Over the weekend I was killing time at a Hallmark store looking for a birthday card. It was probably my first time in a Hallmark store in years, but I needed to kill 15 minutes at a mall and I would rather browse aisles of birthday cards than be chased down the mall by people trying to get me to sign up for a new credit card to get a free shirt. After finally deciding on a card that wasn’t too brainless or sappy, I went to check out and noticed a book being sold called Forgot Your Password?™: a confidential handbook to keep all of your usernames, passwords, websites at your fingertips.
As I opened the book, I was hoping to find a satirical book about the annoyance of passwords or perhaps a survival handbook on good password practices. Apparently, I’m a bit naïve. Instead, I found what is perhaps one of the most terrifying sites for someone who fights fraud on a daily basis. His “book” was filled with empty pages for the buyer to enter his/her favorite websites, usernames, passwords, security questions and answers. It goes without saying that filling out this book would be a dream for any hacker. In fact, I am not convinced that a hacker group is not responsible for this book.
I am pretty realistic when it comes to best practices for passwords. If users are asked to use unique passwords (using a combination of uppercase, lowercase, numbers, and characters) on all 327 of their accounts and have to change their password every 6 weeks, users will probably do the exact opposite and use the same static password across all of their accounts. Password best practices shouldn’t be intimidating, otherwise the average user will just ignore them. So, instead of giving a long list of tactics about how to make the strongest possible passwords, here are two simple suggestions for how to balance convenience and security:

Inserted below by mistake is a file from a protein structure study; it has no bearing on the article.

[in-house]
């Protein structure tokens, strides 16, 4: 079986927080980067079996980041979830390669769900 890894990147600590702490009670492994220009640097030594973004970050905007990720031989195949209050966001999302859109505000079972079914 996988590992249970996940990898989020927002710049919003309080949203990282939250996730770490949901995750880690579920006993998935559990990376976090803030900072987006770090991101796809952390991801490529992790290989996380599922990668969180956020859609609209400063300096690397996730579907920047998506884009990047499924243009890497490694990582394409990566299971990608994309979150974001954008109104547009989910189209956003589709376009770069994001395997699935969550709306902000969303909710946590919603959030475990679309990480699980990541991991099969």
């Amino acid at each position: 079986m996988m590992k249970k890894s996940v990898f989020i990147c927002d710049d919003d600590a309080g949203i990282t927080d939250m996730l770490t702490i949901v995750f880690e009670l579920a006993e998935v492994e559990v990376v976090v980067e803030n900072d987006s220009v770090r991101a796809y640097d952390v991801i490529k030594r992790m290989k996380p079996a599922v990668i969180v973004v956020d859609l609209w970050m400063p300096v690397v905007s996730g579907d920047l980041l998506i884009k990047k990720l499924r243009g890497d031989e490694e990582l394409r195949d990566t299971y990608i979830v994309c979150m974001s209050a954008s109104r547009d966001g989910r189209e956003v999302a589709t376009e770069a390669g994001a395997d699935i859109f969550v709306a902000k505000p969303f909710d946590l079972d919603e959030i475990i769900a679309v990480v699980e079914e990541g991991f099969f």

Leverage a service like LastPass to manage passwords across accounts. It is free and easy to join.
Change one or two characters across different accounts to prevent multiple accounts from being compromised if a password is stolen. For example, instead of making golfer72 a password for both Gmail and Facebook, use golfer72gm for your Gmail account and golfer72fb for your Facebook account. While a stronger password can certainly be created, this method still adds a significant level of security over using the same password.
If you are going to ignore the advice and you still insist on writing down passwords, you can do a lot better than writing down passwords in a Forgot Your Password? book. If you insist on using paper, write down your passwords in a secure location and do not put all of your passwords in one place. Use a hint for remembering the password. For example, write down “favorite sport + susans birth year” instead of golfer72.
At work, security best practices can focus on offering convenient solutions that aren’t overwhelming and intimidating to new users, yet also provide a higher level of security. Make a few changes to your password practices instead of a complete overhaul. And most importantly, save the $5 from purchasing the Forgot Your Password? handbook and use it for something far more important — like maybe a birthday card.